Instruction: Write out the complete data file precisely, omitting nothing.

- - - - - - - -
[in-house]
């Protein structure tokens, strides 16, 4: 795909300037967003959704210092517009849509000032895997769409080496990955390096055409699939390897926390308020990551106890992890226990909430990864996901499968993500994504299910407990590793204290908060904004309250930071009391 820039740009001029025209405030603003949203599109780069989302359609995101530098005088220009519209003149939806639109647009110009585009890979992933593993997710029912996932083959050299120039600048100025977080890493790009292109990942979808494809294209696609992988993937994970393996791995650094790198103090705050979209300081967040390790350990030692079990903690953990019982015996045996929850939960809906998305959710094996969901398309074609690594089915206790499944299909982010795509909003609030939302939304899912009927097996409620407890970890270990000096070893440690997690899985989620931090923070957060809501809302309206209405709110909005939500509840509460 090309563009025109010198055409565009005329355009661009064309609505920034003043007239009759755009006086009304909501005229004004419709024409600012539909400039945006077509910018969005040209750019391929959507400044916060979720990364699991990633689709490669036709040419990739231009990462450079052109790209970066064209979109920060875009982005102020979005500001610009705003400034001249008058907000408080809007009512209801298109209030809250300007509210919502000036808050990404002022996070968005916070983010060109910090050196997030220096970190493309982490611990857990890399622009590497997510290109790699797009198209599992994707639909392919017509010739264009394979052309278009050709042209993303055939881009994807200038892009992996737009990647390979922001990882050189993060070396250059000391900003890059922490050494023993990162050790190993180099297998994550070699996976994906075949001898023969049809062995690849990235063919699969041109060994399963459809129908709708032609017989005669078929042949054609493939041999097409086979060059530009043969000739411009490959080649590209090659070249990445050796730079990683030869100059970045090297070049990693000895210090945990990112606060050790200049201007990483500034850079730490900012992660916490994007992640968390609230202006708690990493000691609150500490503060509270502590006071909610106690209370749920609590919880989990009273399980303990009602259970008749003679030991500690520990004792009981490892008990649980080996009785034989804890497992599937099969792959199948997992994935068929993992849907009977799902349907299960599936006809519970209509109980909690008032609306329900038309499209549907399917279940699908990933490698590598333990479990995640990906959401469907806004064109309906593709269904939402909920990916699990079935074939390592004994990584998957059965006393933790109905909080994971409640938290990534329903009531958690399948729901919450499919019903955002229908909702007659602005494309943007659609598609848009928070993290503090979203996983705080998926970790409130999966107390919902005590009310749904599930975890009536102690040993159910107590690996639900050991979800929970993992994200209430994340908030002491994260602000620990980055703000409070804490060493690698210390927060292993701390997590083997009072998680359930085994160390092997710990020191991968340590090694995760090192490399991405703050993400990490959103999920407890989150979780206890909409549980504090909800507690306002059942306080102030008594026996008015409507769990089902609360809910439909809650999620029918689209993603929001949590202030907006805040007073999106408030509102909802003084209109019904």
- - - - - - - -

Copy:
[in-house]
């Protein structure tokens, strides 16, 4: 795909300037967003959704210092517009849509000032895997769409080496990955390096055409699939390897926390308020990551106890992890226990909430990864996901499968993500994504299910407990590793204290908060904004309250930071009391 820039740009001029025209405030603003949203599109780069989302359609995101530098005088220009519209003149939806639109647009110009585009890979992933593993997710029912996932083959050299120039600048100025977080890493790009292109990942979808494809294209696609992988993937994970393996791995650094790198103090705050979209300081967040390790350990030692079990903690953990019982015996045996929850939960809906998305959710094996969901398309074609690594089915206790499944299909982010795509909003609030939302939304899912009927097996409620407890970890270990000096070893440690997690899985989620931090923070957060809501809302309206209405709110909005939500509840509460 090309563009025109010198055409565009005329355009661009064309609505920034003043007239009759755009006086009304909501005229004004419709024409600012539909400039945006077509910018969005040209750019391929959507400044916060979720990364699991990633689709490669036709040419990739231009990462450079052109790209970066064209979109920060875009982005102020979005500001610009705003400034001249008058907000408080809007009512209801298109209030809250300007509210919502000036808050990404002022996070968005916070983010060109910090050196997030220096970190493309982490611990857990890399622009590497997510290109790699797009198209599992994707639909392919017509010739264009394979052309278009050709042209993303055939881009994807200038892009992996737009990647390979922001990882050189993060070396250059000391900003890059922490050494023993990162050790190993180099297998994550070699996976994906075949001898023969049809062995690849990235063919699969041109060994399963459809129908709708032609017989005669078929042949054609493939041999097409086979060059530009043969000739411009490959080649590209090659070249990445050796730079990683030869100059970045090297070049990693000895210090945990990112606060050790200049201007990483500034850079730490900012992660916490994007992640968390609230202006708690990493000691609150500490503060509270502590006071909610106690209370749920609590919880989990009273399980303990009602259970008749003679030991500690520990004792009981490892008990649980080996009785034989804890497992599937099969792959199948997992994935068929993992849907009977799902349907299960599936006809519970209509109980909690008032609306329900038309499209549907399917279940699908990933490698590598333990479990995640990906959401469907806004064109309906593709269904939402909920990916699990079935074939390592004994990584998957059965006393933790109905909080994971409640938290990534329903009531958690399948729901919450499919019903955002229908909702007659602005494309943007659609598609848009928070993290503090979203996983705080998926970790409130999966107390919902005590009310749904599930975890009536102690040993159910107590690996639900050991979800929970993992994200209430994340908030002491994260602000620990980055703000409070804490060493690698210390927060292993701390997590083997009072998680359930085994160390092997710990020191991968340590090694995760090192490399991405703050993400990490959103999920407890989150979780206890909409549980504090909800507690306002059942306080102030008594026996008015409507769990089902609360809910439909809650999620029918689209993603929001949590202030907006805040007073999106408030509102909802003084209109019904």